Someone I went to college with died of Covid last week. It was a sobering day as we are still relatively “young.” Simultaneously, several of my friends and family members are navigating painful relationships and I’m hurting for each of them as they grieve the broken dreams of “what could have been.” And then there are the atrocities happening in Afghanistan lately, disturbing to us all.
I don’t know what particular pain you’re facing in this season, but we don’t have to look far to experience it. Heartache is all around us. It’s hard not to become discouraged and disillusioned under the weight of brokenness. Our spirits bend towards bitterness in the perpetual wind of suffering. Yet the day after my friend died, I reached for God’s Word and found this somewhat unexpected outlook from the world’s wisest man, Solomon:
“It’s better to go to the house of mourning than to go to the house of feasting, for this is the end of mankind, and the living will lay it to heart. Sorrow is better than laughter, for by sadness of face the heart is made glad. The heart of the wise is in the house of mourning, but the heart of fools is in the house of mirth” (Ecclessiastes 7:2-4).
Why would going to a funeral (“house of mourning”) be better than going to a wedding or big celebration (“house of feasting”)? It feels like the opposite is true! I’ve been pondering it a bit, and here’s what I’ve come up with as it relates to grief and suffering:
It RESETS our eternal PERSPECTIVE. Death is a wake-up call. Even sickness, injury and pain are often reality checks (“Oh man! I thought I was invincible. Maybe not…”). We are mere mortals. Death is 100% guaranteed. As Solomon says, “This is the end of mankind.” We’re headed for the ground. The only separating factor at that point is where we’ll spend eternity—with or without Jesus. And that all depends on whether I’ve trusted Him alone for my salvation (John 3:16, 14:6). Solomon tells us later that, “no one knows the future…and no one has power over the time of their death” (Ecclesiastes 8:7-8). A lot of times we’d rather bury our head in the sand and live in denial, but these realities are meant to affect us. Will we “lay it to heart?” as Solomon says? We can pray with the Psalmist, “Lord, teach me to number my days that I will gain a heart of wisdom” (Psalm 90:12).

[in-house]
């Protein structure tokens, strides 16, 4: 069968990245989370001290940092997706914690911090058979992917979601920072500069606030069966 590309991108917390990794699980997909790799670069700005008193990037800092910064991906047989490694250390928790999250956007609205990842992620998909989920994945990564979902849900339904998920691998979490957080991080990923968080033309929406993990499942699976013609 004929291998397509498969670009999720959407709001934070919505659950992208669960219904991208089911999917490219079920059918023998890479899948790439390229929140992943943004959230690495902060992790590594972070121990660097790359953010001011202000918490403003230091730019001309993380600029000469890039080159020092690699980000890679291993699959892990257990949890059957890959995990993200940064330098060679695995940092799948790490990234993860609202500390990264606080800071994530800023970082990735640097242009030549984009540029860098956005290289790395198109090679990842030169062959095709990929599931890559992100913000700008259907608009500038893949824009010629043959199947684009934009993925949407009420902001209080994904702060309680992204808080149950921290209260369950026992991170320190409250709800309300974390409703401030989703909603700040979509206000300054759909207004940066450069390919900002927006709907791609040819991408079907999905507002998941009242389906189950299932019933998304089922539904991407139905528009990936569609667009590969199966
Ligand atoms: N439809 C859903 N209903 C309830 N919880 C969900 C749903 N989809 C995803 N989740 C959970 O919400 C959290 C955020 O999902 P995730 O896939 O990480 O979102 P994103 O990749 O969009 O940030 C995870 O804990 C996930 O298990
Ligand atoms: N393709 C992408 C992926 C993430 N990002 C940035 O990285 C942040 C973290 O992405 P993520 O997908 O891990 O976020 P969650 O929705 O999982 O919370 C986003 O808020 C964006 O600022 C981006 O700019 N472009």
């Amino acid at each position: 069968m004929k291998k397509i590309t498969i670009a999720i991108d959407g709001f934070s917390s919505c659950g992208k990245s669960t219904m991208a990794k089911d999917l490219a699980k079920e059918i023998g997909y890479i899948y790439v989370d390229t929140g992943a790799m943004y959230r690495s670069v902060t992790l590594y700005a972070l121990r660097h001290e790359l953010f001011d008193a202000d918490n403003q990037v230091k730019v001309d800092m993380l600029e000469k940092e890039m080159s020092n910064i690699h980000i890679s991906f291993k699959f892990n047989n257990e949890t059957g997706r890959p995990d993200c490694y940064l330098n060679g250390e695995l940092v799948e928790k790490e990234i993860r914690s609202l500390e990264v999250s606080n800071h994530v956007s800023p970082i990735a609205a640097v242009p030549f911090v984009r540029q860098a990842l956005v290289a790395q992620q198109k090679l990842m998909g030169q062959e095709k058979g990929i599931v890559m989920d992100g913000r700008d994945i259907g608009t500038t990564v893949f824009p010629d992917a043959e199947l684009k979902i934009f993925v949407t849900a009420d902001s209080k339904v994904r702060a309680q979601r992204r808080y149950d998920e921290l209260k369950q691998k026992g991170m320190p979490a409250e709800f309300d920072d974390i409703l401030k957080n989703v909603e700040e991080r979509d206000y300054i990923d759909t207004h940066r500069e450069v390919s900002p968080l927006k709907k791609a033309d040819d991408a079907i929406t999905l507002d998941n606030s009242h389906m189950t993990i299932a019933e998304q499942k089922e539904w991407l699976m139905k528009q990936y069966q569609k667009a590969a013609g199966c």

It causes us to RECKON with our PURPOSE. What does wisdom call us to do, in light of suffering and our impending death? Despair and wallow in depression? Because just to be honest, sometimes that’s exactly what brokenness makes me want to do! Once again, Solomon says something unexpected: “For by sadness of face the heart is made glad.” WHAT?!? This does not make sense! It sounds like an oxymoron, in fact. But like so many kingdom truths, what appears to be down is actually up (we must humble ourselves to be exalted, die to live, and lose ourselves to find ourselves). God’s kingdom is upside down. So, as we allow ourselves to fully and genuinely enter into pain over sin, suffering and death (often a process that takes more time than we allow), God eventually dries our tears, clears our vision and renews our minds. Through grief (and sometimes not until the other side) He more clearly reveals the reasons behind our existence: that we would know Him personally and intimately, and that out of our this very real relationship, we begin to reflect Him well and lead others into relationship with Him (Phil. 3:8; Matt. 28:19; I Cor. 10:31). That’s my purpose and yours. That’s the reason we’re here, and it all culminates in glory and praise to God! What a joy to discover, and rediscover, this profound, yet simple mission for life. Sometimes it’s only after life’s shaking events that our feet return once again to the solid Rock that is Christ. He is the one true foundation and only what’s done for Him and through Him has lasting value!
It REMINDS us of our PRIORITIES. Once we know our clear purpose, we can establish (or re-establish) our specific priorities. For me this looks like spending time with God every day, pouring into relationships with my family and friends, serving my church body, working at my daily tasks as unto the Lord and pressing outward in my community towards those who don’t know Jesus. Your priorities will look different from mine because you are uniquely wired and in a different season. And yet, there will be overlap as believers because our purpose is the same. While we often know what our priorities are, we tend to get distracted and drift away from them. Comfort, busyness, laziness and apathy pull us away from what matters most. But grief comes as the alarm to wake us up! It has potential to redirect us into effective, fervent, whole-hearted living.
Solomon says, “the heart of fools is in the house of mirth.” Lord God, keep me from the trivial! May I not “numb out” or shift into autopilot. I don’t want to waste hours of my day on stuff that doesn’t last. Thank you for the way grief and suffering act as such poignant invitations into a life of significance. Grant me the grace and courage to move out of mediocrity and into a life of vivid intentionality, knowing life is short but each day counts. And that though “I have sorrow now, I will see you again and my heart will rejoice, and no one will take my joy from me” (John 16:22).